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A Genetically Screened Baby Saved the Life of His Sister

In a case that has made medical history, a six-year-old girl is now winning her battle against a rare genetic disease, thanks to the help of her infant brother.


Molly Nash could have died without a bone marrow transplant. Her only chance was to find a perfect donor match. Her parents decided to have another child, one created in a test tube, and genetically screened to make sure he was free from the same disease. Adam Nash was born in august. Blood from his umbilical cord was transplanted into Molly's bone marrow. No one knew if it would work. But now, doctors at the University of Minnesota say it has.


Lisa and John Nash are the parents who decided to have another baby in order to save the life of their six-year-old daughter. Dr. John Wagner is a professor of pediatrics and scientific director of Clinical Research of the Blood and Marrow Transplant Program and Stem Cell Institute at the University of Minnesota. He's also an internationally recognized leader in the field of unrelated bone marrow and umbilical cord blood transplantation.


Doctors at the University of Minnesota say that six-year-old Molly Nash is now creating her own bone marrow. It's the result of a history making procedure, the first time genetic screening has been used to create a life to help save the life of another. Adam Nash is now two months old. He was created in a test tube, after genetic screening determined he was free of the same disease that almost certainly would turned to leukemia, and killed Molly within a couple of years. Lisa and Jack Nash live in Englewood, Colorado. They came to the University of Minnesota to undergo the procedure that now appears to be working.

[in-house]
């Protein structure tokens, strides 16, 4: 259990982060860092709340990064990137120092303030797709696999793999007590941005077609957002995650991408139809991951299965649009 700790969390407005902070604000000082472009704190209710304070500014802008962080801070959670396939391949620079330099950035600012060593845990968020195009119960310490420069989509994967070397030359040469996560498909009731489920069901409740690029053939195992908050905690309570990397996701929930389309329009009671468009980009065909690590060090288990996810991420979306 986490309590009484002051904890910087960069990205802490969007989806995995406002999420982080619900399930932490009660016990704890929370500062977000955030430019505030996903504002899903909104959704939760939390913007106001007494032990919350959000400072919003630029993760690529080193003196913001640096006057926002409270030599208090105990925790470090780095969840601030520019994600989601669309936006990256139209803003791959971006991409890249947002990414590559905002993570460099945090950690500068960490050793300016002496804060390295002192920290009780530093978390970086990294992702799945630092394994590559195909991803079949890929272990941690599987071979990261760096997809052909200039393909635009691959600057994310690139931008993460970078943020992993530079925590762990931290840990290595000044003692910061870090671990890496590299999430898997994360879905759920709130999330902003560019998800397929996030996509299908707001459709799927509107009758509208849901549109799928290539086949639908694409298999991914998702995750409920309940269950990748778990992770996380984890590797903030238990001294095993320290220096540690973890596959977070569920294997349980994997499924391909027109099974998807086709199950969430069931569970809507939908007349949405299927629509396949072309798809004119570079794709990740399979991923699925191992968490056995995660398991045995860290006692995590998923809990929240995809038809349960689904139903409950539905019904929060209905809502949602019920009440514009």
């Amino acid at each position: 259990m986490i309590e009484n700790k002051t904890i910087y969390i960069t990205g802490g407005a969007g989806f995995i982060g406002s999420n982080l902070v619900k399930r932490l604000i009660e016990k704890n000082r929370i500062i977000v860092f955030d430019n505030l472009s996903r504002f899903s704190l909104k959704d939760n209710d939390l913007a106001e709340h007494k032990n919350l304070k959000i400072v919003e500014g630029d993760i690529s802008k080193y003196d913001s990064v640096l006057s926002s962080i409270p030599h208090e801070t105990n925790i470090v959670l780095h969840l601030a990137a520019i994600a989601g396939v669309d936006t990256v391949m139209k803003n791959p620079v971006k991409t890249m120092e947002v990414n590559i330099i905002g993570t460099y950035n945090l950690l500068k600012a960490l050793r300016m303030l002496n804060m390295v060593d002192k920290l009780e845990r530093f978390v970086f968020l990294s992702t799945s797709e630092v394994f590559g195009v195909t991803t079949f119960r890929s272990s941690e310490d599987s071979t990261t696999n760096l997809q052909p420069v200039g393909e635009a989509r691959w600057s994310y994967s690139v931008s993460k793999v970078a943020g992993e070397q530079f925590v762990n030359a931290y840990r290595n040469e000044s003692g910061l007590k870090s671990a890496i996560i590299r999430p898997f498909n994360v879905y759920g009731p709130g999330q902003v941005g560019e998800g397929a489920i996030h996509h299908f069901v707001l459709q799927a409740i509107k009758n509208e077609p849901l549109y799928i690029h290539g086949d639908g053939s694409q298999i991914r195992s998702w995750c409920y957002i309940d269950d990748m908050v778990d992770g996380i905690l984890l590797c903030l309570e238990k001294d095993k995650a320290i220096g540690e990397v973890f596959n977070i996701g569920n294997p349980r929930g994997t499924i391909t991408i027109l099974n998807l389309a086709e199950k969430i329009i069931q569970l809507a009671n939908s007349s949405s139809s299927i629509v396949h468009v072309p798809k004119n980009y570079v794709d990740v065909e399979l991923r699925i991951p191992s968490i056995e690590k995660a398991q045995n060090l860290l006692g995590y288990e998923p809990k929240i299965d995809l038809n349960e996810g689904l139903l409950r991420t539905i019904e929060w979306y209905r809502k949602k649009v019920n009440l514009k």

Six-year-old Molly Nash has a often fatal genetic disorder, Fanconi-anemia. It's a progressive disease for which the only proven therapy is a bone marrow transplant. Molly's parents who had decided they wanted more children-- were given the opportunity to take part in a genetic experiment, one they knew could expose them to criticism and raise concerns about bio-ethics. They decided to go ahead and try a new procedure called pre-implantation genetic diagnosis to have a second child who would be both free of Molly's disease and a suitable bone marrow donor. They succeeded, and two months ago Adam Nash was born. In late September, doctors at the University of Minnesota took blood cells from his umbilical cord to replace Molly's defective marrow. The treatment gave Molly an 85% chance to beat the disease. It's a technique that raises many ethical questions but as Molly and Adam's mother Lisa puts it, "We wanted a healthy child and it doesn't hurt him to save his sister's life." On Wednesday morning, doctors took a sample from Molly's bone marrow to determine whether Adam's cells were taking hold. They were.

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